… as Kaufmann writes, honest appraisals of faith and morals often lead to hurt feelings and even war, “most people speak dishonestly of the most important subjects.” And worse, in a state of presumption or resignation, “[m]any recent philosophers prefer not to speak of them at all.” For Kaufmann, this was a pervasive, lamentable, and distressing silence that needed to be broken. How could reticence about religion and theology lead to anything more than ignorance of religious and theological traditions? How could confused interpretations of the Old and New Testament lead to anything more than dismissive, muddled, or overzealous treatments of formative cultures and institutions? And what good is philosophy, if its timeless pursuits are increasingly obscured by petty domestic infighting between the annoyingly abstruse (Continental) and the presumptuously ascetic (Analytic)?I read a good bit of Kaufmann in my college days. He always impressed me.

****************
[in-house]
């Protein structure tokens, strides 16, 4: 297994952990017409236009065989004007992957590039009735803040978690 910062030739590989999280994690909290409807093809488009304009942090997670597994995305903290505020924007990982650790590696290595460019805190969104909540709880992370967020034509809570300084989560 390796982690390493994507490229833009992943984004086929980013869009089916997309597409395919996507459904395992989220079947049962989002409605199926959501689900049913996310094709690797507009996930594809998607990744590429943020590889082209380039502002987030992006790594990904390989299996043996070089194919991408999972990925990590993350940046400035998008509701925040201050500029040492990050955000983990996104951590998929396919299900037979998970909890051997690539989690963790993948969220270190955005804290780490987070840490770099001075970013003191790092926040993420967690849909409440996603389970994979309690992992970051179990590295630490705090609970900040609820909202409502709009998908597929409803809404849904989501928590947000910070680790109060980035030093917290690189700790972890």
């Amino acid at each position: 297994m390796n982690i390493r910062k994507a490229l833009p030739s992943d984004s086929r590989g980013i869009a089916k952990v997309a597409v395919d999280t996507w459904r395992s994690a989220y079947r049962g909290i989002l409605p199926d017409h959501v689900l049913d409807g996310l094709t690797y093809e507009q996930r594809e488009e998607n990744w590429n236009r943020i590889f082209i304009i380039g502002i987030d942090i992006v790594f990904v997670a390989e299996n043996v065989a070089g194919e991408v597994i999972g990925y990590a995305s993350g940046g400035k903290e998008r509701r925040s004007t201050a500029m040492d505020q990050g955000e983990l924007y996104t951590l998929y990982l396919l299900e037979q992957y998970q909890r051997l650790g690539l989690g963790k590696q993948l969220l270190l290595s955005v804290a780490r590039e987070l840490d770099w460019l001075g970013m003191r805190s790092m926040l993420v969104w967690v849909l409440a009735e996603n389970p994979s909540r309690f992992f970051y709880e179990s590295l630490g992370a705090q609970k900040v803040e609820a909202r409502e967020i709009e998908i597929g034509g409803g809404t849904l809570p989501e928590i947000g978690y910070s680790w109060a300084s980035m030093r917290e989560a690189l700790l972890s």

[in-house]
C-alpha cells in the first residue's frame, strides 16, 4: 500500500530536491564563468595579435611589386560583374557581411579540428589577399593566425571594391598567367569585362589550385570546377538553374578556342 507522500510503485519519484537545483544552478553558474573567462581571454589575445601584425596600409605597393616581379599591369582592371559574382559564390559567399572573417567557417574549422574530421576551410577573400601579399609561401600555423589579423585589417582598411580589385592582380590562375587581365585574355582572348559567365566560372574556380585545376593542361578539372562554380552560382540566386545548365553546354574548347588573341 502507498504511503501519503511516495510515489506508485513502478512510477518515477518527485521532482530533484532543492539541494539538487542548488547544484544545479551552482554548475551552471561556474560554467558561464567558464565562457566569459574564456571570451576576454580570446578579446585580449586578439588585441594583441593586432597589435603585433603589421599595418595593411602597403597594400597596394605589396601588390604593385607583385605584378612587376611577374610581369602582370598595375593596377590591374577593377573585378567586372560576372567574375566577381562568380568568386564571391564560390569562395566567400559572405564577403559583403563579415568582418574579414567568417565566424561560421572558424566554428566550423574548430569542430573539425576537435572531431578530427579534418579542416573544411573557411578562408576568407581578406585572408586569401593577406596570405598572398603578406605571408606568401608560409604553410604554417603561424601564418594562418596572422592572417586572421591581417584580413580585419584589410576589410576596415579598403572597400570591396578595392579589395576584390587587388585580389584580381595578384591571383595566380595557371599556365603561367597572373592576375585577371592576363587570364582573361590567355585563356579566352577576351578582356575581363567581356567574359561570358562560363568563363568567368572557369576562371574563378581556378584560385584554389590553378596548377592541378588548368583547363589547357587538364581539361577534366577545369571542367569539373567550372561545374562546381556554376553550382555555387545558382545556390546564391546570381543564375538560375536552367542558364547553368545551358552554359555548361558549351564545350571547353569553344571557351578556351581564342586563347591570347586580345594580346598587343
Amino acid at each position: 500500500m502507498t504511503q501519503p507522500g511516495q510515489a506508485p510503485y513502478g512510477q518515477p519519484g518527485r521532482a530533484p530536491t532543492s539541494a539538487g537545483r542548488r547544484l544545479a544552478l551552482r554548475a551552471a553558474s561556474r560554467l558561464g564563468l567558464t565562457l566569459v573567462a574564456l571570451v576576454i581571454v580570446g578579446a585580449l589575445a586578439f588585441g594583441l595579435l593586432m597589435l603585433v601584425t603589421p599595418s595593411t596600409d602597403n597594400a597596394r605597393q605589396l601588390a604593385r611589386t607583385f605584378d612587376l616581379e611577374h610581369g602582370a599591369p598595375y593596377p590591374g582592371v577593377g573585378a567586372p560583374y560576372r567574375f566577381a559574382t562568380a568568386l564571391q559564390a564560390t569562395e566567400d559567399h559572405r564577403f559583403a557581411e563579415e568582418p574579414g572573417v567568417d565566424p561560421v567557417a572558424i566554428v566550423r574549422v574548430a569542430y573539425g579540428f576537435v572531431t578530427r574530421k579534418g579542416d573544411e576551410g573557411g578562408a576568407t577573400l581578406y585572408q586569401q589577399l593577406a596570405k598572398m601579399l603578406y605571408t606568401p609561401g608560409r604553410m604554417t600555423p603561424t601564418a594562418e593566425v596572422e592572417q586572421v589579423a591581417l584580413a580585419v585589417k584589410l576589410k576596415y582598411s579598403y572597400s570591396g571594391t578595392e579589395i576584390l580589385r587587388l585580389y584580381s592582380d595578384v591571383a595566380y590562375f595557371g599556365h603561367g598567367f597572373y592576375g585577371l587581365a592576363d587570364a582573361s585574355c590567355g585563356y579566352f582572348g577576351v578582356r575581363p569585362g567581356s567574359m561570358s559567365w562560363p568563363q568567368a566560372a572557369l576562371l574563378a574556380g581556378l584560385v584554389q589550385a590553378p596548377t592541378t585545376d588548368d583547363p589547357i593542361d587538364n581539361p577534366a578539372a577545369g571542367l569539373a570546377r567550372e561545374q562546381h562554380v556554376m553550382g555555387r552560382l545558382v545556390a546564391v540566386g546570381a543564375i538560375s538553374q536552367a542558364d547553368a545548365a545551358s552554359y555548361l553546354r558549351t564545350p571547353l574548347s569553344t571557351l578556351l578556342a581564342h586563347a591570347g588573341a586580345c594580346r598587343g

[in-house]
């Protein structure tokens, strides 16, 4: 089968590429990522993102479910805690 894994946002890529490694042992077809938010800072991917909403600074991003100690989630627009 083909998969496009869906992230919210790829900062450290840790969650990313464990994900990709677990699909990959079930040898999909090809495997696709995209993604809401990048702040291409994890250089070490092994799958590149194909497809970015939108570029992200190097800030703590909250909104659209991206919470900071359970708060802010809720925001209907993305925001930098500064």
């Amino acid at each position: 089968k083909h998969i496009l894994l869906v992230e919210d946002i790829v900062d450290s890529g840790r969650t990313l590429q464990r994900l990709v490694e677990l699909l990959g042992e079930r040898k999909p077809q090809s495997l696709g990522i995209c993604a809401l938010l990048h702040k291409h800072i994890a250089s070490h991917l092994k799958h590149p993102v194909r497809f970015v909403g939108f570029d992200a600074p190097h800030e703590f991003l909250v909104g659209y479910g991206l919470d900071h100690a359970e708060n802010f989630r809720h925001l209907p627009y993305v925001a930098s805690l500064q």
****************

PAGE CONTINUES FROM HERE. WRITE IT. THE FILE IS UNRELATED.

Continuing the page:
Sunday, September 22, 2019
… Left for Dead: On the Philosophical Life and Vocation of Walter Kaufmann - Los Angeles Review of Books. (Hat tip, Dave Lull.)